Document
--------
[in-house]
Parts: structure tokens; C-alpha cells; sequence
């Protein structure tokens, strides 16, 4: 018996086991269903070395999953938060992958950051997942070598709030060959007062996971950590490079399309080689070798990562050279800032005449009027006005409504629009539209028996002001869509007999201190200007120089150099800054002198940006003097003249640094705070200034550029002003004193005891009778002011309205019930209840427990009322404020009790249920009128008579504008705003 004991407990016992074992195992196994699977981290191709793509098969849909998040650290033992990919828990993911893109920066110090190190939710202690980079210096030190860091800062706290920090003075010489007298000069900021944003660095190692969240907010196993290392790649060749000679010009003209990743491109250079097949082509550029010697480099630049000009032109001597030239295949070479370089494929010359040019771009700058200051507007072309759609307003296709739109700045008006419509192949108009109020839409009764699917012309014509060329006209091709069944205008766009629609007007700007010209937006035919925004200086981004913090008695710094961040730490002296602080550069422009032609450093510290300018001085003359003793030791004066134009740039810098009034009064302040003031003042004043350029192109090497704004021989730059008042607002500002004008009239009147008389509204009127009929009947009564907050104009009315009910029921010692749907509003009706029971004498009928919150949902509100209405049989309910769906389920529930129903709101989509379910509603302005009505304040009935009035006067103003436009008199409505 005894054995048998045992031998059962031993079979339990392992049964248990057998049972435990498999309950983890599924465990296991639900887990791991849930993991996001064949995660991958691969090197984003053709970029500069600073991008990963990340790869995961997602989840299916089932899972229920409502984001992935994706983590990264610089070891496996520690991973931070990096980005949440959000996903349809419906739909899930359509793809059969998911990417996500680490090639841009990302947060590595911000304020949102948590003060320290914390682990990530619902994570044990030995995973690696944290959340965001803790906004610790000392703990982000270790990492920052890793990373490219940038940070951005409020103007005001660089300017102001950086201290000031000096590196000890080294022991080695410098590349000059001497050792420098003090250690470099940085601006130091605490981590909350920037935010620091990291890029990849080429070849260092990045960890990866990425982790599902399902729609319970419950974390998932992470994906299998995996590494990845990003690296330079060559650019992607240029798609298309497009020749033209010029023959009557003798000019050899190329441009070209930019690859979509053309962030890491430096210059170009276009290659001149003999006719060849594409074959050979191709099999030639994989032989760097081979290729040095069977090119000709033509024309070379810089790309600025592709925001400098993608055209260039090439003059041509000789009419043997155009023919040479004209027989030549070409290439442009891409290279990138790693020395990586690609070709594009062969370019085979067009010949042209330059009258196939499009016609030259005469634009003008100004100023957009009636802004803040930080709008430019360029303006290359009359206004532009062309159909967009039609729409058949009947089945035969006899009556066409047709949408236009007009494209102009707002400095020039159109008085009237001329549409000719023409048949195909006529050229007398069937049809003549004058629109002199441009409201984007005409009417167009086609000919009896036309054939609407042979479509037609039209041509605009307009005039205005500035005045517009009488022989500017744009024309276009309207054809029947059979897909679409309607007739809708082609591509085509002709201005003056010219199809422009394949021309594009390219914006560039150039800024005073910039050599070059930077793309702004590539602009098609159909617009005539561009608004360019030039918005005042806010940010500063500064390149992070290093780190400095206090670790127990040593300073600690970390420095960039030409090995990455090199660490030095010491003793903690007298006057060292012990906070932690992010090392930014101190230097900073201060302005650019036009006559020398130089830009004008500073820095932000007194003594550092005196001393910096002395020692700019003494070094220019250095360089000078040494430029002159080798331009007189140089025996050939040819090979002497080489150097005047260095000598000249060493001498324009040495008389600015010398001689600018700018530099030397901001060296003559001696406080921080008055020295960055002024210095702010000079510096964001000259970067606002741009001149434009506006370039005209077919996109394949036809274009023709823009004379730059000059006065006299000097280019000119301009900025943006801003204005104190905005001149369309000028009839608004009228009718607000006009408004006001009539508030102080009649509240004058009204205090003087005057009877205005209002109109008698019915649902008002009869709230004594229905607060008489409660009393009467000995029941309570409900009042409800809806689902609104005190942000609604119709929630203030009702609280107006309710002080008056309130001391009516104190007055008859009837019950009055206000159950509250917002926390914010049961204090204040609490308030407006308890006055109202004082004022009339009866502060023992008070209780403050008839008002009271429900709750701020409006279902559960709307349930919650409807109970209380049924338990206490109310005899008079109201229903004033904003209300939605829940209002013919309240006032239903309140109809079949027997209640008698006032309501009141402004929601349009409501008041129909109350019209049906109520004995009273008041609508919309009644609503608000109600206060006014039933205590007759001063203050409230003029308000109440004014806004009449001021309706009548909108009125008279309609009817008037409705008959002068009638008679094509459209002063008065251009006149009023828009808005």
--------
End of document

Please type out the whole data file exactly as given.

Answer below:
[in-house]
Parts: structure tokens; C-alpha cells; sequence
């Protein structure tokens, strides 16, 4: 018996086991269903070395999953938060992958950051997942070598709030060959007062996971950590490079399309080689070798990562050279800032005449009027006005409504629009539209028996002001869509007999201190200007120089150099800054002198940006003097003249640094705070200034550029002003004193005891009778002011309205019930209840427990009322404020009790249920009128008579504008705003 004991407990016992074992195992196994699977981290191709793509098969849909998040650290033992990919828990993911893109920066110090190190939710202690980079210096030190860091800062706290920090003075010489007298000069900021944003660095190692969240907010196993290392790649060749000679010009003209990743491109250079097949082509550029010697480099630049000009032109001597030239295949070479370089494929010359040019771009700058200051507007072309759609307003296709739109700045008006419509192949108009109020839409009764699917012309014509060329006209091709069944205008766009629609007007700007010209937006035919925004200086981004913090008695710094961040730490002296602080550069422009032609450093510290300018001085003359003793030791004066134009740039810098009034009064302040003031003042004043350029192109090497704004021989730059008042607002500002004008009239009147008389509204009127009929009947009564907050104009009315009910029921010692749907509003009706029971004498009928919150949902509100209405049989309910769906389920529930129903709101989509379910509603302005009505304040009935009035006067103003436009008199409505 005894054995048998045992031998059962031993079979339990392992049964248990057998049972435990498999309950983890599924465990296991639900887990791991849930993991996001064949995660991958691969090197984003053709970029500069600073991008990963990340790869995961997602989840299916089932899972229920409502984001992935994706983590990264610089070891496996520690991973931070990096980005949440959000996903349809419906739909899930359509793809059969998911990417996500680490090639841009990302947060590595911000304020949102948590003060320290914390682990990530619902994570044990030995995973690696944290959340965001803790906004610790000392703990982000270790990492920052890793990373490219940038940070951005409020103007005001660089300017102001950086201290000031000096590196000890080294022991080695410098590349000059001497050792420098003090250690470099940085601006130091605490981590909350920037935010620091990291890029990849080429070849260092990045960890990866990425982790599902399902729609319970419950974390998932992470994906299998995996590494990845990003690296330079060559650019992607240029798609298309497009020749033209010029023959009557003798000019050899190329441009070209930019690859979509053309962030890491430096210059170009276009290659001149003999006719060849594409074959050979191709099999030639994989032989760097081979290729040095069977090119000709033509024309070379810089790309600025592709925001400098993608055209260039090439003059041509000789009419043997155009023919040479004209027989030549070409290439442009891409290279990138790693020395990586690609070709594009062969370019085979067009010949042209330059009258196939499009016609030259005469634009003008100004100023957009009636802004803040930080709008430019360029303006290359009359206004532009062309159909967009039609729409058949009947089945035969006899009556066409047709949408236009007009494209102009707002400095020039159109008085009237001329549409000719023409048949195909006529050229007398069937049809003549004058629109002199441009409201984007005409009417167009086609000919009896036309054939609407042979479509037609039209041509605009307009005039205005500035005045517009009488022989500017744009024309276009309207054809029947059979897909679409309607007739809708082609591509085509002709201005003056010219199809422009394949021309594009390219914006560039150039800024005073910039050599070059930077793309702004590539602009098609159909617009005539561009608004360019030039918005005042806010940010500063500064390149992070290093780190400095206090670790127990040593300073600690970390420095960039030409090995990455090199660490030095010491003793903690007298006057060292012990906070932690992010090392930014101190230097900073201060302005650019036009006559020398130089830009004008500073820095932000007194003594550092005196001393910096002395020692700019003494070094220019250095360089000078040494430029002159080798331009007189140089025996050939040819090979002497080489150097005047260095000598000249060493001498324009040495008389600015010398001689600018700018530099030397901001060296003559001696406080921080008055020295960055002024210095702010000079510096964001000259970067606002741009001149434009506006370039005209077919996109394949036809274009023709823009004379730059000059006065006299000097280019000119301009900025943006801003204005104190905005001149369309000028009839608004009228009718607000006009408004006001009539508030102080009649509240004058009204205090003087005057009877205005209002109109008698019915649902008002009869709230004594229905607060008489409660009393009467000995029941309570409900009042409800809806689902609104005190942000609604119709929630203030009702609280107006309710002080008056309130001391009516104190007055008859009837019950009055206000159950509250917002926390914010049961204090204040609490308030407006308890006055109202004082004022009339009866502060023992008070209780403050008839008002009271429900709750701020409006279902559960709307349930919650409807109970209380049924338990206490109310005899008079109201229903004033904003209300939605829940209002013919309240006032239903309140109809079949027997209640008698006032309501009141402004929601349009409501008041129909109350019209049906109520004995009273008041609508919309009644609503608000109600206060006014039933205590007759001063203050409230003029308000109440004014806004009449001021309706009548909108009125008279309609009817008037409705008959002068009638008679094509459209002063008065251009006149009023828009808005």